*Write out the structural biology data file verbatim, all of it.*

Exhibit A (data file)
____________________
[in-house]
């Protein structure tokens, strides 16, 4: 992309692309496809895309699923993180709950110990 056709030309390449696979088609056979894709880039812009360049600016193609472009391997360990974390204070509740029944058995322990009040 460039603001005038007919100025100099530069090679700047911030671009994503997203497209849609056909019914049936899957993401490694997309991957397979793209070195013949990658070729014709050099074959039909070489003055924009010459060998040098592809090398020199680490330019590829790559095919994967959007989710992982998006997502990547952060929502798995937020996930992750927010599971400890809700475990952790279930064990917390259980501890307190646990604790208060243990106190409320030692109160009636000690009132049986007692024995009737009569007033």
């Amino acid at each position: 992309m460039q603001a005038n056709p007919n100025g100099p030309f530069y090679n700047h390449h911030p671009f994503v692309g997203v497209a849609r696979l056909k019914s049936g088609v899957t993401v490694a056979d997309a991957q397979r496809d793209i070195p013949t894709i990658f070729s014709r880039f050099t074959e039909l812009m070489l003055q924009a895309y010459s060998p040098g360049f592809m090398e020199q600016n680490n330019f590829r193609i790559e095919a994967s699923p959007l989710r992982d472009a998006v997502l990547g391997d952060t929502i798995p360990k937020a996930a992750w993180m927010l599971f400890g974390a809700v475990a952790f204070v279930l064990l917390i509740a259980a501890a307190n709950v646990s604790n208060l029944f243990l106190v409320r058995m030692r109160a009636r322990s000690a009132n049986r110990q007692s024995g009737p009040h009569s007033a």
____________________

[in-house]
């Protein structure tokens, strides 16, 4: 992309692309496809895309699923993180709950110990 056709030309390449696979088609056979894709880039812009360049600016193609472009391997360990974390204070509740029944058995322990009040 460039603001005038007919100025100099530069090679700047911030671009994503997203497209849609056909019914049936899957993401490694997309991957397979793209070195013949990658070729014709050099074959039909070489003055924009010459060998040098592809090398020199680490330019590829790559095919994967959007989710992982998006997502990547952060929502798995937020996930992750927010599971400890809700475990952790279930064990917390259980501890307190646990604790208060243990106190409320030692109160009636000690009132049986007692024995009737009569007033």
């Amino acid at each position: 992309m460039q603001a005038n056709p007919n100025g100099p030309f530069y090679n700047h390449h911030p671009f994503v692309g997203v497209a849609r696979l056909k019914s049936g088609v899957t993401v490694a056979d997309a991957q397979r496809d793209i070195p013949t894709i990658f070729s014709r880039f050099t074959e039909l812009m070489l003055q924009a895309y010459s060998p040098g360049f592809m090398e020199q600016n680490n330019f590829r193609i790559e095919a994967s699923p959007l989710r992982d472009a998006v997502l990547g391997d952060t929502i798995p360990k937020a996930a992750w993180m927010l599971f400890g974390a809700v475990a952790f204070v279930l064990l917390i509740a259980a501890a307190n709950v646990s604790n208060l029944f243990l106190v409320r058995m030692r109160a009636r322990s000690a009132n049986r110990q007692s024995g009737p009040h009569s007033a």